It is easy enough to become part of FAS, just write to the bot and tell it what you want to help. FAS currently has 20 coordinators and several dozens of volunteers. Each "position" is clearly described:
- Volunteer/ska - shares the values of FAS, helps the movement with professional skills;
- activist/facilitator - deals with anti-war actions;
- cell activist/facilitator - builds the work of the cell in her city;
- coordinator/she supervises the work of a particular area.
Over time, roles can change, e.g. a volunteer/s can become a coordinator/s. This was the story of Anna.
Local organisation, Russian and abroad--Anna
Anna came to activism with the outbreak of war. On 6 March she was detained at a rally and given 13 days in jail. While sitting in a special detention centre, Anna decided that she would leave the country to speak out publicly against the war. “I wish I had the strength and courage to resist from Russia, but I am not a person who can be a partisan, hide in different flats and run from city to city. I left with the idea that I was doing it in order to do what I believe in,” Anna says.
In Yerevan, she joined the FAS cell and immersed herself in activism, organising rallies and events and getting to know activists from Armenia and other countries. The Yerevan chapter acts, among other things, as a self-help group for people who have emigrated. Anna and the other participants would meet once a week to discuss their worries and pain and to learn how to cope with the unexpected results of the move.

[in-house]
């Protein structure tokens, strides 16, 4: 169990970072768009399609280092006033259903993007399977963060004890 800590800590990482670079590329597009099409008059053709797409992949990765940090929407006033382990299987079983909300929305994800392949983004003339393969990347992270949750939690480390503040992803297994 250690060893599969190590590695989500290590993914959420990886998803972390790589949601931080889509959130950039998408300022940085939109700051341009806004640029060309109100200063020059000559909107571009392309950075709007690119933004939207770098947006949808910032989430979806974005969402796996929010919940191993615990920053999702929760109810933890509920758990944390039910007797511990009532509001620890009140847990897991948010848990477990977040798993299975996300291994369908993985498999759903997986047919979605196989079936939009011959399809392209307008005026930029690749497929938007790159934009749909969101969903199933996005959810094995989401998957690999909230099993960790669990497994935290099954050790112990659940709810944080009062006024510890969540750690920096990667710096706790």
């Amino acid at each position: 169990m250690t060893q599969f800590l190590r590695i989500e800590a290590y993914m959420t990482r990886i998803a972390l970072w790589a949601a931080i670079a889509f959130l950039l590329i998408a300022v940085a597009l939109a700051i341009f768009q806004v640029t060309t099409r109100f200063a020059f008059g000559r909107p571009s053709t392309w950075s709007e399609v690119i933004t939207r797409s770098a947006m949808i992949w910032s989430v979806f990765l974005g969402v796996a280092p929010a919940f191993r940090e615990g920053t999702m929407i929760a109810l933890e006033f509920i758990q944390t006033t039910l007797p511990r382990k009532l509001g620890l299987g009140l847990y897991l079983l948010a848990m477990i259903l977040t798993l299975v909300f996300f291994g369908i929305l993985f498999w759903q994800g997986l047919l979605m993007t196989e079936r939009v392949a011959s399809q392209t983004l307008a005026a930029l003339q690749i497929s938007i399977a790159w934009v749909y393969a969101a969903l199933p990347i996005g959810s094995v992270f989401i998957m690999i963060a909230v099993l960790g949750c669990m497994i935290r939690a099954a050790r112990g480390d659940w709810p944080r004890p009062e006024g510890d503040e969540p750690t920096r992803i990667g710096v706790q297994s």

Anna then left Yerevan for Tbilisi and went from activist of the regional cell to coordinator of the whole international movement, which had recently spun off into a separate structure. Each cell is supported externally--Anna and the other coordinators/chairs help with networking, suggest meeting formats and pass on action proposals.
The FAS cells are active in Russia and abroad and work autonomously - the activists set the tasks themselves. Therefore, different cells work in very different ways - somewhere they are self-support groups like in Yerevan, elsewhere they are action teams and so on.
One of the main tasks of foreign cells is to carry out actions that cannot be done in Russia for security reasons. “It is important for us to connect the cells abroad with Russian activists who have ideas for actions and an understanding of the domestic Russian context,” explains Anna. Activists abroad do not just speak publicly on behalf of the emigrant community in a particular country but become the mouthpiece of the anti-war movement from Russia.
“In some countries, public actions either should not be held at all or should be held very carefully, taking into account the local context. For example, Armenia has its own war now, and actions that would be appropriate in many other countries are inappropriate there. Bloody art can retraumatise local residents who have been affected by the war,” Anna believes.